Mihai Moca, Sketchbook 001

CD: What do your drawings mean?

MM: I cannot say I first think of a subject and then start drawing, my drawings are just exactly what crosses my mind the moment I set the ballpoint pen on the sheet. They are my thoughts and my feelings on a piece of paper.

CD: What makes you start drawing and what makes you stop drawing?

MM: I start because I want to submerge in the ocean of my thoughts. This is how I clean my mind, how I revisit what I have said or done, and in the mean time it’s like a meditation – I focus on the details and textures of the drawing and I forget everything, sometimes even myself. What stops me…time and people saying: you should have drawn it differently, why have you drawn like that, that didn’t turn out great. Maybe some people aren’t bothered by this kind of comments, but they really get to me sometimes. When I was not admitted in the Arts University I stopped drawing for 2 years. But it came back to me and page by page I started drawing again.

CD: Talent or Practice?

MM: I was told many times that my hand is from God, that I have talent, but I honestly believe talent can be taught. I don’t consider myself talented; I consider I learned everything I know, so my answer is Practice.

CD: What do you do with the pages you draw on?

MM: For the moment I draw in a sketchbook. The pages will remain in the sketchbook and I intend preserving them. I am still thinking if I should draw on the cover of the sketchbook. I carry it with me wherever I go. The pages that are not in the sketchbook, I stick them on the walls of my room. I started doing that after I had a dream in which I dreamt I was waking up but I was still in the dream – 1,2,3,4,5, times the same thing in the same dream. And in this dream, my room was filled with drawings stuck on the walls of my room, and even drawings stuck on other drawings. The day after, I stuck the first drawing on my wall.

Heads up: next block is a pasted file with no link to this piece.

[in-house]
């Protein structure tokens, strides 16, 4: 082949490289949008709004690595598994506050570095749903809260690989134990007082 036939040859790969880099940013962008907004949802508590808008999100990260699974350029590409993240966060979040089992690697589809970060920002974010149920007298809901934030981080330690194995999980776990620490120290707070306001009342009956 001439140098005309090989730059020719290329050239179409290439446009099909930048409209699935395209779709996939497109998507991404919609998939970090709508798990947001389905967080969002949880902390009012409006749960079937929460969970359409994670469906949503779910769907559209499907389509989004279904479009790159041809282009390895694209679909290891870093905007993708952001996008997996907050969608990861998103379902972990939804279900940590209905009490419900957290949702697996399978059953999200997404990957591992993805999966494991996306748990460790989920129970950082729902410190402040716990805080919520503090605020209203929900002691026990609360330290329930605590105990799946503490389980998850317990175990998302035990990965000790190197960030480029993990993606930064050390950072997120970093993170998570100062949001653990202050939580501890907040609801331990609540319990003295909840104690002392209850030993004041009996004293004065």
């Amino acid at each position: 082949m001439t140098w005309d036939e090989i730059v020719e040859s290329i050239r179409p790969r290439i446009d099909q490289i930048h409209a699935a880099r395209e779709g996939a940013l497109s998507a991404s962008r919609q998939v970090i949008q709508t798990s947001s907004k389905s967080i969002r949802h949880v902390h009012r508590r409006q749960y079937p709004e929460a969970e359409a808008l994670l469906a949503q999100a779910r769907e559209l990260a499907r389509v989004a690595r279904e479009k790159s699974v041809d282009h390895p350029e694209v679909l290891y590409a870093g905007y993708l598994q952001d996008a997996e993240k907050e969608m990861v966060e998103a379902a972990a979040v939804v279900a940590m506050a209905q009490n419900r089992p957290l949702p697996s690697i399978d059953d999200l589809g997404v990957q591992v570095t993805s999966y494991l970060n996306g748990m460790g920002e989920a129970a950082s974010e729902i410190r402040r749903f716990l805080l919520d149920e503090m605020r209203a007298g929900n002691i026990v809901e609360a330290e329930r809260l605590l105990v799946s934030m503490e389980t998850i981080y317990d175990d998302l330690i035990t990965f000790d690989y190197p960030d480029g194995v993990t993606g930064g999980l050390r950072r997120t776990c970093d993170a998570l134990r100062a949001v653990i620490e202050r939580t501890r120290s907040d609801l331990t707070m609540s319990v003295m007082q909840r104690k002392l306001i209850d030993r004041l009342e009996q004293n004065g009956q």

What was your first compulsive drawing?

MM: I remember vaguely. I don’t know what happened to those drawings. They were symmetrical circles tied together with some lines. I liked them a lot because I was drawing on math paper and I could make the circles symmetrically related to 2 or 3 axes. That was when I was 6 or 7. I consider it compulsive because it was not a character or an object. I remember my mom asking me what that was and I couldn’t answer.

Have you tried to impress girls with your drawings?

MM: I think so in a way. Not with the drawings in the sketchbook, but rather with portraits. I was trying to express what I saw and felt for her. I was also drawing roses, thinking the drawn roses never fade and die.

How do you think people would appreciate an exhibition with your drawings?

MM: Good question! I am still thinking of that. I am afraid they won’t like what they see. Moreover I have a friend that keeps getting me down telling me that these sketchbook drawings are stupid, that they don’t mean anything, that they are nonsense and childish, and if I were to make a debut (it made me laugh when he said debut), I should draw something impressive, a manifesto, something technically impressive and with a message, but what I believe is that if somebody would do that with that intentionally, that wouldn’t be art, it would be just a fake. You don’t draw to impress, you draw to express. Coming back to your question, sadly I am a pessimist. I have been one all my life. I am expecting people to come, but not to like what they see

What is your favorite drawing?

MM: I would say the first drawing in the sketchbook. Because it’s the first.

drawing mm

CD: In what conditions do you draw the best?

MM: Best and best I draw when I am happy, and when I am happy it’s harder to start, but after it’s impossible to stop. Once I am set on fire, nobody can stop me.

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